HB6257 (Representative Anthony Deluca) this piece of legislation provided that the corporate authorities of any municipality may license and regulate landlords, as defined by the corporate authorities of the municipality, within that municipality. This bill passed out of the House and died in the Senate.
HB6439 (Rep. Ken Dunkin); provides that the Illinois Bed Bug Task Force is created within the Department of Public Health. Provides that the Department shall provide staff and administrative support to the Task Force. Provides that the Task Force shall make recommendations concerning the prevention and treatment of bed bug infestations; standards for the disposal of infested items; certification of pest management professionals; and the development of public education materials. Provides that the Task Force shall consist of 10 members appointed by the Governor. Sets forth criteria for Task Force membership. Provides that the Task Force shall report its findings to the General Assembly on or before January 1, 2011. This bill passed both chambers.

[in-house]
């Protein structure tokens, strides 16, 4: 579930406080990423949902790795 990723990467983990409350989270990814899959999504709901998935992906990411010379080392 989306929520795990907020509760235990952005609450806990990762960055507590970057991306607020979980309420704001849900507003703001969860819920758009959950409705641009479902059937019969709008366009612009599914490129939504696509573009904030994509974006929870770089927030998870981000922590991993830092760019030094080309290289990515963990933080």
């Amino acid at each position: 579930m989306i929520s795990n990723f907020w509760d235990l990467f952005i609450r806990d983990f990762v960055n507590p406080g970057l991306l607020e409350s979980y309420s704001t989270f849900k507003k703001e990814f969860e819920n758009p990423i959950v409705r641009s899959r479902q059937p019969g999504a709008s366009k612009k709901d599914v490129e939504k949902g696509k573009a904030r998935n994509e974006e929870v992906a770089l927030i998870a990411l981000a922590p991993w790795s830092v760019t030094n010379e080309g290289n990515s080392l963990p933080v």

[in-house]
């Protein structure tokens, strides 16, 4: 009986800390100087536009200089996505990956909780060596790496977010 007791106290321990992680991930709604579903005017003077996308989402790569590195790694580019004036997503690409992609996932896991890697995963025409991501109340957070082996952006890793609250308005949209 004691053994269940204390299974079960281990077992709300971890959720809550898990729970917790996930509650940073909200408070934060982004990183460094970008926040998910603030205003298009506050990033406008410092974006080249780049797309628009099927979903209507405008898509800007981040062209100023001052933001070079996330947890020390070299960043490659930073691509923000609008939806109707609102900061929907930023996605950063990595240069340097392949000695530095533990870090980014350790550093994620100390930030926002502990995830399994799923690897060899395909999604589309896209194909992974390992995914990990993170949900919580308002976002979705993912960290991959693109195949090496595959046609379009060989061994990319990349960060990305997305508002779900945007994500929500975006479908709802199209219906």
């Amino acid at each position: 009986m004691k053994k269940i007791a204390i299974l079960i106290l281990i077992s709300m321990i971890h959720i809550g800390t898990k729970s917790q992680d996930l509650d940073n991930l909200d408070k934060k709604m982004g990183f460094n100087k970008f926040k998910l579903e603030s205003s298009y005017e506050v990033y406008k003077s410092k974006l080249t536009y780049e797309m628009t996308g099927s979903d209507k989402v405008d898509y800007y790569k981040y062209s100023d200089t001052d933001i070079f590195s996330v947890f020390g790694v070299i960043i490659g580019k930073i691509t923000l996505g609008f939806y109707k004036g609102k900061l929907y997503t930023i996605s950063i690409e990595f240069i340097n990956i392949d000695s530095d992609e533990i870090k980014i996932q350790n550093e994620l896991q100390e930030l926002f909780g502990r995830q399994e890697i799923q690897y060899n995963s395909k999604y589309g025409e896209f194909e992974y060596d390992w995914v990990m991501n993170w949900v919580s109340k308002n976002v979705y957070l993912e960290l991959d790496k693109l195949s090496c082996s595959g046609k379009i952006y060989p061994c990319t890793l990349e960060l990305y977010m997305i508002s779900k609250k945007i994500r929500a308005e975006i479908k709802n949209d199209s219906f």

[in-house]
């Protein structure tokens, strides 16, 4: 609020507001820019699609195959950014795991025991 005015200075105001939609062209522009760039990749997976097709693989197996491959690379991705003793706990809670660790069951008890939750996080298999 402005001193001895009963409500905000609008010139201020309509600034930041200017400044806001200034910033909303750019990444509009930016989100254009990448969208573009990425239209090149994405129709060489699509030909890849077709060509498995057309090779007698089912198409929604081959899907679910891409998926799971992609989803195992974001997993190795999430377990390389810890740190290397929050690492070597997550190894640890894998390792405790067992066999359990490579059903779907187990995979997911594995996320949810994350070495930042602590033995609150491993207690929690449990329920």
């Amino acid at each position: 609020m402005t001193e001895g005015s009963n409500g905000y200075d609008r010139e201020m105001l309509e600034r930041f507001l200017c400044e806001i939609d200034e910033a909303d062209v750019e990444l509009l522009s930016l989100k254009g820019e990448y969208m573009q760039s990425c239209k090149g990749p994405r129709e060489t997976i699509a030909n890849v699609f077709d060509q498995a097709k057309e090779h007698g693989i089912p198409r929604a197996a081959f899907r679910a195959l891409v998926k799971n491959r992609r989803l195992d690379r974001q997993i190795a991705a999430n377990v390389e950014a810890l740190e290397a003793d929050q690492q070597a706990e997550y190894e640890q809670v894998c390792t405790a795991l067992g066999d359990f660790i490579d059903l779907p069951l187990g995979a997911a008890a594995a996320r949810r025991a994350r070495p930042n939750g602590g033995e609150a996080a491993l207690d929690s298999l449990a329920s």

HB4766 introduced by Rep. Jim Sacia, would have amended the Elevator Safety and Regulation Act. The legislation provided that the Act, with the exception of a new provision, shall not apply to any county in the State other than the counties of Cook, DuPage, Kane, Lake, McHenry, and Will. Provides that any county other than the counties of Cook, DuPage, Kane, Lake, McHenry, and Will, and any municipality that lies within any county other than the counties of Cook, DuPage, Kane, Lake, McHenry, and Will, may set up its own inspection system for elevators and lifts by local ordinance. This bill died in the House.